5 Reasons to Do Salabhasana, Locust Pose, Every Day



MORE LOCUST LOVE HERE! 3 Locust Pose Variations and How to Practice Them
An unassuming posture, Salabhasana, Locust Pose, is surprisingly challenging with a few different variations to practice.

I personally love the clasped hands variation, opening up across the front of the chest, and I often use it as a warm up for Cobra Pose. In fact, most teachers incorporate some variation of the pose into their sequencing (it’s that good).

Chances are that you’re already doing Locust Pose in your yoga classes; however, the backbend has so many great benefits and is simple enough to do on your own. You you might as well do it every day. Here are five reasons why.

1. Strengthens Your Core and Back Muscles

Locust Pose takes a remarkable amount of effort to lift off the floor and stay there for a few breaths. It strengthens your core and the entire back of the body.

Not only is Salabhasana one of the best poses for strengthening the back muscles (especially the low back), it’s also one of the safest. So much so that a gentle variation of the pose is often prescribed for low back pain and mild sciatica in yoga and physical therapy.

The pose isn’t about lifting as high as possible, so don’t strain your back muscles going for height. As your back strengthens, you will easily lift higher. Practice Salabhasana daily, and you’ll be soaring in no time!

2. Lengthens the Spine and Opens the Chest

A simple backbend, and one of the first you will learn, Locust Pose actively extends the spine while protecting the lumbar curve.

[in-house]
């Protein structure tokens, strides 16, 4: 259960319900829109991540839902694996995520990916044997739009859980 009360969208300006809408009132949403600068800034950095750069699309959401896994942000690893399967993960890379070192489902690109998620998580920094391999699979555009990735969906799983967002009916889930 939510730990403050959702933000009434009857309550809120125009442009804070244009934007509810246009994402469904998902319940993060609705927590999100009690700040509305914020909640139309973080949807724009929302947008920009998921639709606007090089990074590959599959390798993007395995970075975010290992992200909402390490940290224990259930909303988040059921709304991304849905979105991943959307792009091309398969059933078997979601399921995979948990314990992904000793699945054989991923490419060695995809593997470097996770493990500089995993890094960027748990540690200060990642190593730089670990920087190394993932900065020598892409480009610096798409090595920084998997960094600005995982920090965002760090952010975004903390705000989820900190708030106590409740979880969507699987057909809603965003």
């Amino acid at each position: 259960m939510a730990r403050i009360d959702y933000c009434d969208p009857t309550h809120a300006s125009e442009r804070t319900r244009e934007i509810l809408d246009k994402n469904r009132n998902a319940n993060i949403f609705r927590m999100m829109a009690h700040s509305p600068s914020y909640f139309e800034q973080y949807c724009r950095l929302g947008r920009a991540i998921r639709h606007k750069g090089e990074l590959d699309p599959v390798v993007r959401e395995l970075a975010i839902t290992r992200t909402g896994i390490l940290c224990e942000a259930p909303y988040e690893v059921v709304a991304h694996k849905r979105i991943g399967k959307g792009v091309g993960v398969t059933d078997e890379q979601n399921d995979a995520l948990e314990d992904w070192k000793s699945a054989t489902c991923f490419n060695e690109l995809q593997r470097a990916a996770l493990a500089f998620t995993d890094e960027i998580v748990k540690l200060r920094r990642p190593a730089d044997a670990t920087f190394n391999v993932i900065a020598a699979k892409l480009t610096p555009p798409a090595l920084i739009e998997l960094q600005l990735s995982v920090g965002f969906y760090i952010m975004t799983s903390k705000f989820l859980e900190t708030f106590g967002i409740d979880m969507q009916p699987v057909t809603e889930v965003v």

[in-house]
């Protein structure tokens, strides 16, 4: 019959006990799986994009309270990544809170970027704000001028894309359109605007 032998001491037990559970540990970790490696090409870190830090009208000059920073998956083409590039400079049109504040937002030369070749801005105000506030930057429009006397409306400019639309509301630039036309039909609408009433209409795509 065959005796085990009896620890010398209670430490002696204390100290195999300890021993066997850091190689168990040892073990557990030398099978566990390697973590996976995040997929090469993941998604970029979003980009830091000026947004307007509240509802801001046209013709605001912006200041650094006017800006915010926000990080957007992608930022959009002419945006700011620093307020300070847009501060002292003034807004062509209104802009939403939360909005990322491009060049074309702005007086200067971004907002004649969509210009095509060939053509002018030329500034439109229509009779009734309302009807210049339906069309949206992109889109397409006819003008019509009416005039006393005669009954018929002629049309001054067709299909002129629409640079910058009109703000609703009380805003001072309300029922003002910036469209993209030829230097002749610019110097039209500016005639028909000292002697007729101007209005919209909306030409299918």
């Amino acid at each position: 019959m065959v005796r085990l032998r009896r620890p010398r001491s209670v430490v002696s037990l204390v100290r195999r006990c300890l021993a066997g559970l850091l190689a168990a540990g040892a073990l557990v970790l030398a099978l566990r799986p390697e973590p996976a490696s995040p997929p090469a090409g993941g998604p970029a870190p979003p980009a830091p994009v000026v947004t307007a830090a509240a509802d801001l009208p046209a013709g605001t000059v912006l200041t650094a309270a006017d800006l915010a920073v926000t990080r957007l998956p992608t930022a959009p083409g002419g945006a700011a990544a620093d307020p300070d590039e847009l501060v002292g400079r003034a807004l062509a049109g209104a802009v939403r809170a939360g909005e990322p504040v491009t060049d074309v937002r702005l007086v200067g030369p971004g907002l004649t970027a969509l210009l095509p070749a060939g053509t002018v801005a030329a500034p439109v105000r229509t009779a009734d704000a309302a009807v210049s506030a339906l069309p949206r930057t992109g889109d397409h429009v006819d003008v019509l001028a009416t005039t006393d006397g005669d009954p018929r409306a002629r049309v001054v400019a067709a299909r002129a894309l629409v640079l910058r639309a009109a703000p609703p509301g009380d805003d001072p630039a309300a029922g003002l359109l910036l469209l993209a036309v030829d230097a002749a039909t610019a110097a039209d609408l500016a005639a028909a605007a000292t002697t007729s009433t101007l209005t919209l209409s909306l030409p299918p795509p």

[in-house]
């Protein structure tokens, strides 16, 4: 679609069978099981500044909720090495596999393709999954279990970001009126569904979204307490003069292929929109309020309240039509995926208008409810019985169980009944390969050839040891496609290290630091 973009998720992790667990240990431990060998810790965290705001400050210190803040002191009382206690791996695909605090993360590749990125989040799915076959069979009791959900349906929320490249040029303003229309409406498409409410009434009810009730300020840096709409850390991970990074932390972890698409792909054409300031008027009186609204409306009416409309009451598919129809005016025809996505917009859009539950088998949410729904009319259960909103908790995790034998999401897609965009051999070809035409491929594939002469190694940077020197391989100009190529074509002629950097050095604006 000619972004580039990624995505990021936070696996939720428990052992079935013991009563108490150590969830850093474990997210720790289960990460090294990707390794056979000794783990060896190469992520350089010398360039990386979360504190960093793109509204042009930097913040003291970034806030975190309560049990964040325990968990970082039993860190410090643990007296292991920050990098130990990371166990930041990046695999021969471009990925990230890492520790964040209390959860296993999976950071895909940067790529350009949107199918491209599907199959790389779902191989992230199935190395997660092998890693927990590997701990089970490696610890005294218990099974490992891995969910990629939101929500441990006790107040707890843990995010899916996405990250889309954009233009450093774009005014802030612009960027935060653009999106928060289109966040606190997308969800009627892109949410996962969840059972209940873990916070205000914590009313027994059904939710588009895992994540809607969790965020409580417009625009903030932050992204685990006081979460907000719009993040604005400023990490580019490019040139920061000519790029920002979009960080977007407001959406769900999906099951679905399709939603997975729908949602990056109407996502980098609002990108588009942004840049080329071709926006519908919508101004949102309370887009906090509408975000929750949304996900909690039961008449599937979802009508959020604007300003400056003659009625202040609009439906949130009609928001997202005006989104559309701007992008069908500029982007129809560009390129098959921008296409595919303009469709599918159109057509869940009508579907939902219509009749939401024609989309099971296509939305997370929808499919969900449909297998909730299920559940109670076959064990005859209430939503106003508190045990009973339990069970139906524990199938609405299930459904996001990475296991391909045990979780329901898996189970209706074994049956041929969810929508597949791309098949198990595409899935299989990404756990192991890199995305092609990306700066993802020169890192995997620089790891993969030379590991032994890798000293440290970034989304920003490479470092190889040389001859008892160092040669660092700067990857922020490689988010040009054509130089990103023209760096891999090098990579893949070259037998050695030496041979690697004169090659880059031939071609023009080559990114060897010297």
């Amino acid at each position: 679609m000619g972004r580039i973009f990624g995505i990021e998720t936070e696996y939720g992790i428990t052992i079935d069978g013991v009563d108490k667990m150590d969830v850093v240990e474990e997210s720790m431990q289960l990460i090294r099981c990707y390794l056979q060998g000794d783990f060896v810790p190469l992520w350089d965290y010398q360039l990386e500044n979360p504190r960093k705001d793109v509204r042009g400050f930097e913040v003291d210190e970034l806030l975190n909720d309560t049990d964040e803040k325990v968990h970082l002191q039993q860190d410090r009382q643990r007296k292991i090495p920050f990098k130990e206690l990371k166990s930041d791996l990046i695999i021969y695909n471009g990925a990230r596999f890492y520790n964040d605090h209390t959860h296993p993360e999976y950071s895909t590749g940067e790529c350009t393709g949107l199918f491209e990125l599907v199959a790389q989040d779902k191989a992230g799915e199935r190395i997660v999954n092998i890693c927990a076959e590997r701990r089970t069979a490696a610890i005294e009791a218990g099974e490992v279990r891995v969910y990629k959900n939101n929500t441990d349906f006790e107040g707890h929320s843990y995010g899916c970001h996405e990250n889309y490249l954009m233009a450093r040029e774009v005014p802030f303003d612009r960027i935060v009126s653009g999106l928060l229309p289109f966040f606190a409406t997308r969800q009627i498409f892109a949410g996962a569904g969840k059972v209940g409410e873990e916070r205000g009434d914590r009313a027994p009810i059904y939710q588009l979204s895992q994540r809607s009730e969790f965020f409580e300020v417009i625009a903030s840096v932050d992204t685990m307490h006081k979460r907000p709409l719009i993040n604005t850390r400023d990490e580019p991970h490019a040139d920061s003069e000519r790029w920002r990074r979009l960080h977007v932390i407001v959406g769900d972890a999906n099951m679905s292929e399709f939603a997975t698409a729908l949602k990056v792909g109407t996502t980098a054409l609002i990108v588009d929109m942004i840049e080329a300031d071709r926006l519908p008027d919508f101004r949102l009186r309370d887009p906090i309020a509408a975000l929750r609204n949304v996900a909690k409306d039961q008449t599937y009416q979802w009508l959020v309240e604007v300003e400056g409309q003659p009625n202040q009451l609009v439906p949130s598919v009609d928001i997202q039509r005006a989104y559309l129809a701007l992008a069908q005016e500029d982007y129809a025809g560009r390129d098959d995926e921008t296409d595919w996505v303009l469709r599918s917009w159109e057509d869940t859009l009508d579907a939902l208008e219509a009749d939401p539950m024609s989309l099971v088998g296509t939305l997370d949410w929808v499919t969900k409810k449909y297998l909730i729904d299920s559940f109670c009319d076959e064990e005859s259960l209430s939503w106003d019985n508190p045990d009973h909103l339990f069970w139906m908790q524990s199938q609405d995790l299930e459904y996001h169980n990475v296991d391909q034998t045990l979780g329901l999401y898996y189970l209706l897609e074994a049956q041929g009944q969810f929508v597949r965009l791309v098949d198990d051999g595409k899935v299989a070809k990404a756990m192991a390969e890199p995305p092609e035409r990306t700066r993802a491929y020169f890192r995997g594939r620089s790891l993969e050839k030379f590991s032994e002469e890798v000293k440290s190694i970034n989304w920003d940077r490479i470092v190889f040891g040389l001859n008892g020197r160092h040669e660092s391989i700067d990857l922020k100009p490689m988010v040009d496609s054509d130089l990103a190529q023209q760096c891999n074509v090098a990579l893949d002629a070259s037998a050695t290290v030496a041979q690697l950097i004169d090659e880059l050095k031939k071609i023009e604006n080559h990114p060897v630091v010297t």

The majority of what we do all day long–whether that’s sitting at a desk, in a car, riding a bike, holding a baby, cooking meals, etc.–brings our spine into flexion and often closes of the chest.

Salabhasana opens the chest and lengthens the back while strengthening. The deep core muscles that support the spine also get a good training in this posture. Additionally, the pose keeps the spine flexible.

3. Tones Your Butt and Hamstrings

Along with your core and back muscles, Salabhasana is also a great way to tone your butt, inner thighs, and hamstrings. Lifting the legs and extending the hips in Locust Pose activates the glutes, adductors, hamstrings, and even your calves.

A few rounds of Salabhasana (actively coming in and out of the pose) dynamically conditions your legs and glutes. The gluteus maximus contracts and strengthens on the way up, and lengthens and relaxes as you lower down.

4. Massages Abdominal Organs and Improves Digestion

While Salabhasana strengthens the abdominal muscles, it also tones the abdominal organs such as the kidney, liver, and spleen. The pressure applied to these areas also gives the organs a nice massage.

The pose is known to relieve constipation and indigestion, and is a great way to move things around and get the digestive processes not only going but also functioning more optimally.

5. Promotes Calmness and Improves Focus

Locust Pose is a full body energizer that instantly narrows your focus for a few breaths, leaving you calm yet alert when you come down.

It really is a cool feeling and a quick pick me up when you feel your energy start to drain or when that fogginess creeps into your brain.

TRY IT OUT WITH THIS GUIDE How-To-Do-Locust-Pose
A few Locust Poses a day will strengthen your back, improve your postures, keep your spine supple, help with digestion, and invigorate your day! Make it part of your routine!

Meagan McCrary
Meagan McCrary

Playful, passionate and practical, Meagan keeps yoga accessible and fun.


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